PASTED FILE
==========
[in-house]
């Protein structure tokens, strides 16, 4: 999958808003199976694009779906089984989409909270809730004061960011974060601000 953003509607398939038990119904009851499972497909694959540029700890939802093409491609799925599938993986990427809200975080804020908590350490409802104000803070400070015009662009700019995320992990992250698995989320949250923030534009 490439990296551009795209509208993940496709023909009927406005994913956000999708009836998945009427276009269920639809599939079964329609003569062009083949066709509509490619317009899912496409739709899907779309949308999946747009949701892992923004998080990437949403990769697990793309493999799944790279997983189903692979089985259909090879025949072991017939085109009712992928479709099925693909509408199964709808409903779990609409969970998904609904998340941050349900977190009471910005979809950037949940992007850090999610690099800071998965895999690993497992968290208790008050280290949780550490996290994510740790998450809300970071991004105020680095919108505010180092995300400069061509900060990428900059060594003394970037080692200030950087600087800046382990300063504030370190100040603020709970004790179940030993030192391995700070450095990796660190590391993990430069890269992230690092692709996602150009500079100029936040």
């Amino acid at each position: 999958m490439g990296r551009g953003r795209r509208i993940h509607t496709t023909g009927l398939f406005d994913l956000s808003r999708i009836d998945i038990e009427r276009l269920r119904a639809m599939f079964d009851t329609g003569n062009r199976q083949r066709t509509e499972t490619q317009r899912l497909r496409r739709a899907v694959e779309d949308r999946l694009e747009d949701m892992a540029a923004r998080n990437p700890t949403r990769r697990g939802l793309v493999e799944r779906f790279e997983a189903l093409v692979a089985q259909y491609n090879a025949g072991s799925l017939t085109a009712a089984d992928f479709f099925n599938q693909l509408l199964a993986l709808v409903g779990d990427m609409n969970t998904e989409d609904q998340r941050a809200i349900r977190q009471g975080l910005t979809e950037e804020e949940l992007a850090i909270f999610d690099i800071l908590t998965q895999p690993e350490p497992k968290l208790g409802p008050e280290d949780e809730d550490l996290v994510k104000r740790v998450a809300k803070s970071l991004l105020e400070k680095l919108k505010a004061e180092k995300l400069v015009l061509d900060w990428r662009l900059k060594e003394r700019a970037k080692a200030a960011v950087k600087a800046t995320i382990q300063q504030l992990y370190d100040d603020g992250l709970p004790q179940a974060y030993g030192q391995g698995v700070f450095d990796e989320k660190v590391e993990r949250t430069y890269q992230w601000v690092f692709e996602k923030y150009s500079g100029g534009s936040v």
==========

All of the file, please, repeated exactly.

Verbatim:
[in-house]
């Protein structure tokens, strides 16, 4: 999958808003199976694009779906089984989409909270809730004061960011974060601000 953003509607398939038990119904009851499972497909694959540029700890939802093409491609799925599938993986990427809200975080804020908590350490409802104000803070400070015009662009700019995320992990992250698995989320949250923030534009 490439990296551009795209509208993940496709023909009927406005994913956000999708009836998945009427276009269920639809599939079964329609003569062009083949066709509509490619317009899912496409739709899907779309949308999946747009949701892992923004998080990437949403990769697990793309493999799944790279997983189903692979089985259909090879025949072991017939085109009712992928479709099925693909509408199964709808409903779990609409969970998904609904998340941050349900977190009471910005979809950037949940992007850090999610690099800071998965895999690993497992968290208790008050280290949780550490996290994510740790998450809300970071991004105020680095919108505010180092995300400069061509900060990428900059060594003394970037080692200030950087600087800046382990300063504030370190100040603020709970004790179940030993030192391995700070450095990796660190590391993990430069890269992230690092692709996602150009500079100029936040």
């Amino acid at each position: 999958m490439g990296r551009g953003r795209r509208i993940h509607t496709t023909g009927l398939f406005d994913l956000s808003r999708i009836d998945i038990e009427r276009l269920r119904a639809m599939f079964d009851t329609g003569n062009r199976q083949r066709t509509e499972t490619q317009r899912l497909r496409r739709a899907v694959e779309d949308r999946l694009e747009d949701m892992a540029a923004r998080n990437p700890t949403r990769r697990g939802l793309v493999e799944r779906f790279e997983a189903l093409v692979a089985q259909y491609n090879a025949g072991s799925l017939t085109a009712a089984d992928f479709f099925n599938q693909l509408l199964a993986l709808v409903g779990d990427m609409n969970t998904e989409d609904q998340r941050a809200i349900r977190q009471g975080l910005t979809e950037e804020e949940l992007a850090i909270f999610d690099i800071l908590t998965q895999p690993e350490p497992k968290l208790g409802p008050e280290d949780e809730d550490l996290v994510k104000r740790v998450a809300k803070s970071l991004l105020e400070k680095l919108k505010a004061e180092k995300l400069v015009l061509d900060w990428r662009l900059k060594e003394r700019a970037k080692a200030a960011v950087k600087a800046t995320i382990q300063q504030l992990y370190d100040d603020g992250l709970p004790q179940a974060y030993g030192q391995g698995v700070f450095d990796e989320k660190v590391e993990r949250t430069y890269q992230w601000v690092f692709e996602k923030y150009s500079g100029g534009s936040v």